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Home DOG GROOMING Are Dogs Color Blind? Examples of Dog Color Vision

Are Dogs Color Blind? Examples of Dog Color Vision

by Bella Woof

Have you ever wondered what the world looks like through your dog’s eyes, or wondered if dogs can see all the colors of the rainbow? Have you ever asked yourself the question: “Are dogs color blind?” You are not alone.

Color blindness and color vision in dogs have been extensively researched and while we don’t know everything, we can give you some answers to these questions.

key takeaways

  • There is some research on color blindness in dogs; but we still have more questions than answers.
  • The dog’s color vision is described as dichromatic, or “bicolor.”
  • Dogs have a limited view of the world compared to humans.

Color blindness in dogs: fact or fiction?

First, you will need to understand how the eye works. The eye is made up of specialized cells and receptors called rods and cones. The rods are responsible for detecting movement and aiding vision in different shades of light, while the cones help differentiate color.

People have three types of cones, while dogs have two. This means that people can typically identify three color combinations (red, blue, and green), while dogs are limited to two (yellow and blue). Therefore, the dog’s color vision is described as dichromatic or “bicolor”.


What is color blindness?

Color blindness describes an inability to differentiate between colors or to see certain colors at all. This condition stems from an abnormality in the color detection receptors in the eye.

In people, there are two types of color blindness: red-green color blindness and blue-yellow color blindness. The type a person has depends on which color sensitive receptors are affected. For example, a person with red-green color blindness cannot differentiate between those two colors.

So what is the truth about color blindness in dogs?

Having yellow-blue dichromatic vision means dogs are more similar to a red-green colorblind person. They are very good at distinguishing between variations of blues and yellows (and whites and grays), but they really can’t see red and green very well.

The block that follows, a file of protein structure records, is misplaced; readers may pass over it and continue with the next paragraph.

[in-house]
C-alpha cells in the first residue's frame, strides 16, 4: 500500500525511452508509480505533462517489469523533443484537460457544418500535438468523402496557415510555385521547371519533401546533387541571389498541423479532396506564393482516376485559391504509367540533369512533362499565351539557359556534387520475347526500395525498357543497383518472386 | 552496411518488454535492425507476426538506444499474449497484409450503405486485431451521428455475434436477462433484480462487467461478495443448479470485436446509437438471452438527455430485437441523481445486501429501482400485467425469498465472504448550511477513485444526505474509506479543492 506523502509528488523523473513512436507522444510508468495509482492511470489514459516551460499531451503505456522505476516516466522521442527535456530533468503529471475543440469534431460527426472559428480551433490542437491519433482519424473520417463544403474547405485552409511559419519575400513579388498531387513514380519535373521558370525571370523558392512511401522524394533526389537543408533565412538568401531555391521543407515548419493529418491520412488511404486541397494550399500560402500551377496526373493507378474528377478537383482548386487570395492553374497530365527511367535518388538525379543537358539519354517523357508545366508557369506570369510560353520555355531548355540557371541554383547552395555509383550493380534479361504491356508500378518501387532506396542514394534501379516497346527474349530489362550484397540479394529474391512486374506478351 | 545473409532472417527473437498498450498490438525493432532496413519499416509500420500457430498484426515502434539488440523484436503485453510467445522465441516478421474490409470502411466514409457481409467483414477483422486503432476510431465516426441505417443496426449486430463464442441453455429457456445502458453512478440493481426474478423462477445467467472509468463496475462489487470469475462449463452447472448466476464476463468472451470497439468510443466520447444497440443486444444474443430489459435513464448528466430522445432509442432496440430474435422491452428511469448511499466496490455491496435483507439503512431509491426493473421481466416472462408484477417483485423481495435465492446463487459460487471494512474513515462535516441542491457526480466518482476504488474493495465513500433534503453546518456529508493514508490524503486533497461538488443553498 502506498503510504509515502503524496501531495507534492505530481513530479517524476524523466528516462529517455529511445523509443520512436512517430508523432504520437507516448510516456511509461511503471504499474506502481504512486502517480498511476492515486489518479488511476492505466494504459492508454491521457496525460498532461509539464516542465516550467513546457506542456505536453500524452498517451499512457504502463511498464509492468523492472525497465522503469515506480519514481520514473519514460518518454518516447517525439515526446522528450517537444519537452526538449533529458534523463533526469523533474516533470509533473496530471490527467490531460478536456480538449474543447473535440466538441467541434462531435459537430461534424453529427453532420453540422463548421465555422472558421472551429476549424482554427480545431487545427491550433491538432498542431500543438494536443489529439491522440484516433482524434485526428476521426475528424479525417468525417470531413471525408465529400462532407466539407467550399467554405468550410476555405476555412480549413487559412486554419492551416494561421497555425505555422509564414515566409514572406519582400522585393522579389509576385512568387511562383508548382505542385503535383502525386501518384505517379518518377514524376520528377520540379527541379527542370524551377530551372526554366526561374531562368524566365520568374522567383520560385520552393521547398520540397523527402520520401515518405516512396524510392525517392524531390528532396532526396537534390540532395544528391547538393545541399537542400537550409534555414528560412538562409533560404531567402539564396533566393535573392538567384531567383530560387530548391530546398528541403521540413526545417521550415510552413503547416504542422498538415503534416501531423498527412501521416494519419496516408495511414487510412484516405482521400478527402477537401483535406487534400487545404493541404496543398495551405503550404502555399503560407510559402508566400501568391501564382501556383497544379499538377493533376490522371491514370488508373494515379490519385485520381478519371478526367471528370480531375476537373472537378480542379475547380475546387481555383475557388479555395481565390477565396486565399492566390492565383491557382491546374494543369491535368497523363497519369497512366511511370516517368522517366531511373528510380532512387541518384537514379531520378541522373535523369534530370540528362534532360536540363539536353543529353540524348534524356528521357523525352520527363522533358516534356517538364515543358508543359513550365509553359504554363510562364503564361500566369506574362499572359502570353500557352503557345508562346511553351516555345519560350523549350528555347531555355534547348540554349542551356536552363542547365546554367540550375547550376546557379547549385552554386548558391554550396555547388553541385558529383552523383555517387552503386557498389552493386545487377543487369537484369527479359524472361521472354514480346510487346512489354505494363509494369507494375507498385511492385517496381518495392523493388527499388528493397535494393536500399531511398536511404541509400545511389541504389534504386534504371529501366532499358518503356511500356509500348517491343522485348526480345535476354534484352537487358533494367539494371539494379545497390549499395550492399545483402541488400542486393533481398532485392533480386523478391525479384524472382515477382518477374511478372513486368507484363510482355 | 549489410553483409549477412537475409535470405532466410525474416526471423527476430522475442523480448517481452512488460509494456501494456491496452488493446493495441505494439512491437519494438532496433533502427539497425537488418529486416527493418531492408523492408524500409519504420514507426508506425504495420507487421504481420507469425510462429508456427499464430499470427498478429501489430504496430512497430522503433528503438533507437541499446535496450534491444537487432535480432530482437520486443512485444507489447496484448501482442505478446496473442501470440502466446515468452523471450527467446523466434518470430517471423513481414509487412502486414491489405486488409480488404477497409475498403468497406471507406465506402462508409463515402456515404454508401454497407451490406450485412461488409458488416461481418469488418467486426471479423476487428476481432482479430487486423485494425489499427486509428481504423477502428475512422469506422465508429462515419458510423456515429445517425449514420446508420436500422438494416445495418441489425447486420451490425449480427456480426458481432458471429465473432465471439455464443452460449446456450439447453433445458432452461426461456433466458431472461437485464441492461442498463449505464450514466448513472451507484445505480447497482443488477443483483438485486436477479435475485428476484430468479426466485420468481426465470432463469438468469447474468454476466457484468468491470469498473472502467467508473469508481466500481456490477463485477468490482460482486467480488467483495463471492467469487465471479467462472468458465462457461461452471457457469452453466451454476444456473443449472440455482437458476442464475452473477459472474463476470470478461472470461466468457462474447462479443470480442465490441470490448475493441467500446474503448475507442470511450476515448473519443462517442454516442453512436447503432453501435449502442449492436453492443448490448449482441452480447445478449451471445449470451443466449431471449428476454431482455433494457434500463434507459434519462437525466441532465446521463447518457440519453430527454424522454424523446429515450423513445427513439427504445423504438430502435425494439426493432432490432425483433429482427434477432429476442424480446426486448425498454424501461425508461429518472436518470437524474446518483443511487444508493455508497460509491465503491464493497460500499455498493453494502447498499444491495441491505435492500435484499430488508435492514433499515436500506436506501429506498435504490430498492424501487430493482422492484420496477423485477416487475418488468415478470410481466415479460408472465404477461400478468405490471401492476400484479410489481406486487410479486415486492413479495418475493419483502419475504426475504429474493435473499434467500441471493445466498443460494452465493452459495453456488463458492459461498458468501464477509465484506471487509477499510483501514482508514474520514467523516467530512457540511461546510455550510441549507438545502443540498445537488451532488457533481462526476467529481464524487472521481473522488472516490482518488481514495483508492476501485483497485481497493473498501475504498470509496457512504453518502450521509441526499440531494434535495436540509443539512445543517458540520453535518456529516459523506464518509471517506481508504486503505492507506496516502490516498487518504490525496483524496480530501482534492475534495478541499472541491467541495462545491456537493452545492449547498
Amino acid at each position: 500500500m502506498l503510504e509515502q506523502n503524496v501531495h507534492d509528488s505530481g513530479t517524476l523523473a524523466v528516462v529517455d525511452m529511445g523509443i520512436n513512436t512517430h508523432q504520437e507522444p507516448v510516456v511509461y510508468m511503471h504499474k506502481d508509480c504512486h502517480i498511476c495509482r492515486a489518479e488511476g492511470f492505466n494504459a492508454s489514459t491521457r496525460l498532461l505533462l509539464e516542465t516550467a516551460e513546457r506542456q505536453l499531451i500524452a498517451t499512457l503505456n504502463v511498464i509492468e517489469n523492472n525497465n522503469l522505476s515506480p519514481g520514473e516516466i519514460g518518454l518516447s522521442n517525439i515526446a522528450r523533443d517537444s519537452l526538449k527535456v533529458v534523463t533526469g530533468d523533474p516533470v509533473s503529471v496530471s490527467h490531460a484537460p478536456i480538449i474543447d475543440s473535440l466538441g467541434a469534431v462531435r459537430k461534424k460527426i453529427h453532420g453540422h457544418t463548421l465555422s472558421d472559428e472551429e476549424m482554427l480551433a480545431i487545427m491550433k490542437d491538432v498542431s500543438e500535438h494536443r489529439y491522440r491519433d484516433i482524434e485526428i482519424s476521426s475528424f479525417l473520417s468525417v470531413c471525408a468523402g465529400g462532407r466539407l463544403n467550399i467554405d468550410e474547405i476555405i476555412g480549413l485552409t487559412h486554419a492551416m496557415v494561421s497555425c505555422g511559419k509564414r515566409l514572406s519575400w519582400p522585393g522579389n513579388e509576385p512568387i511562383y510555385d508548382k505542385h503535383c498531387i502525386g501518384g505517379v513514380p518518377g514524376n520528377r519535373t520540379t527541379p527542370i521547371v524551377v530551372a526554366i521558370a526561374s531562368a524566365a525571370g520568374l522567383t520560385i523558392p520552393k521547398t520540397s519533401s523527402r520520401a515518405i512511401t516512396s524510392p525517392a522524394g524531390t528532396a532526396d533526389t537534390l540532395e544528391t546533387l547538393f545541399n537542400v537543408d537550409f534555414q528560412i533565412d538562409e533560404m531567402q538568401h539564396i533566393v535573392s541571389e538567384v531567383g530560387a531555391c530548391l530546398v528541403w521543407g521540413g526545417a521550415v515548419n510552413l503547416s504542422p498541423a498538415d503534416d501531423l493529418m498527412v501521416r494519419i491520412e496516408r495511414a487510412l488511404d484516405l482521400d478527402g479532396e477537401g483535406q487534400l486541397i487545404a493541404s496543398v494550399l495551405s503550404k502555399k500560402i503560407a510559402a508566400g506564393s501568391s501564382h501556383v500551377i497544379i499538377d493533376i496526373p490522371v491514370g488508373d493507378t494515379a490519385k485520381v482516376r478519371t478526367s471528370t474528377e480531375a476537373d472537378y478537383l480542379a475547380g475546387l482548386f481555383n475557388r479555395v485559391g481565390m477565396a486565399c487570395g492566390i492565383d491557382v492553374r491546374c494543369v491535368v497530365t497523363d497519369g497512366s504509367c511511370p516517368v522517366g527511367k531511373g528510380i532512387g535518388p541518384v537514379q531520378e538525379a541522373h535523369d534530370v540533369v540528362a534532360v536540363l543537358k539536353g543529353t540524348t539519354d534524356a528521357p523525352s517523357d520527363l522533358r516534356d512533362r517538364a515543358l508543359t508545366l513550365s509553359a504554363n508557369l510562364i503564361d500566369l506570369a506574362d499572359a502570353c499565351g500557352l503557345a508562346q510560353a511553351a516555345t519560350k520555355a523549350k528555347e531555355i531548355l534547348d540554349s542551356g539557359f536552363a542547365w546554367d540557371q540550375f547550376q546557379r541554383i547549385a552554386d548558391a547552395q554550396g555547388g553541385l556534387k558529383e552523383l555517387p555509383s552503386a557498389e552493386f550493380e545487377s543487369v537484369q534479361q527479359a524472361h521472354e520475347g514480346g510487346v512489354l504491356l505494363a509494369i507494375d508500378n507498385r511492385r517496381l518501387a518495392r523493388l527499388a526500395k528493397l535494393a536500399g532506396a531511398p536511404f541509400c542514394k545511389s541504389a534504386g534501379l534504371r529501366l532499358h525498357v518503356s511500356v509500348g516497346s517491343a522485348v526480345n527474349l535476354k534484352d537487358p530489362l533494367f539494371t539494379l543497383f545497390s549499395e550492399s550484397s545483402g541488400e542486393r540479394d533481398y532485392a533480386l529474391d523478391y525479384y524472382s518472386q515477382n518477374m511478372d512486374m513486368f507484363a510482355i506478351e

How do we know this?

Some types of studies have investigated the structure and function of the dog’s eyes to identify the types of cones that are present and to observe how they react to different wavelengths of light. Scientists have also used behavioral studies to test color vision in dogs. Some involve training dogs to respond to color cues for food rewards, while others monitor how a dog’s eyes, head and body orient to the movements of colored objects.

What colors can dogs see?

Dogs and humans see and experience color differently. Being dichromatic means that a dog’s color perception will be limited compared to humans.

Research leads us to believe that dogs see the world through a unique color spectrum. Yellow and blue are the dominant colors in the dog’s color vision. Blue, blue-green, and purple all look like different shades of blue. Shades of red and green probably look more like browns and grayscale to a dog.


Compared to people, dogs also don’t see as clearly and can’t tell differences in brightness as well, which probably makes the world look a bit dull and blurry to them.

But canine vision is superior to ours in other ways. They are much better at detecting motion and can also see more clearly in low light conditions, when shades of gray predominate and having good color vision doesn’t offer much benefit.

Featured image: Zavalishina


Christina Fernandez, DVM, DACVECC


Dr. Christina Fernández obtained her DVM degree from St. George’s University in 2007 and is a Fellow of the Royal College of Veterinary…

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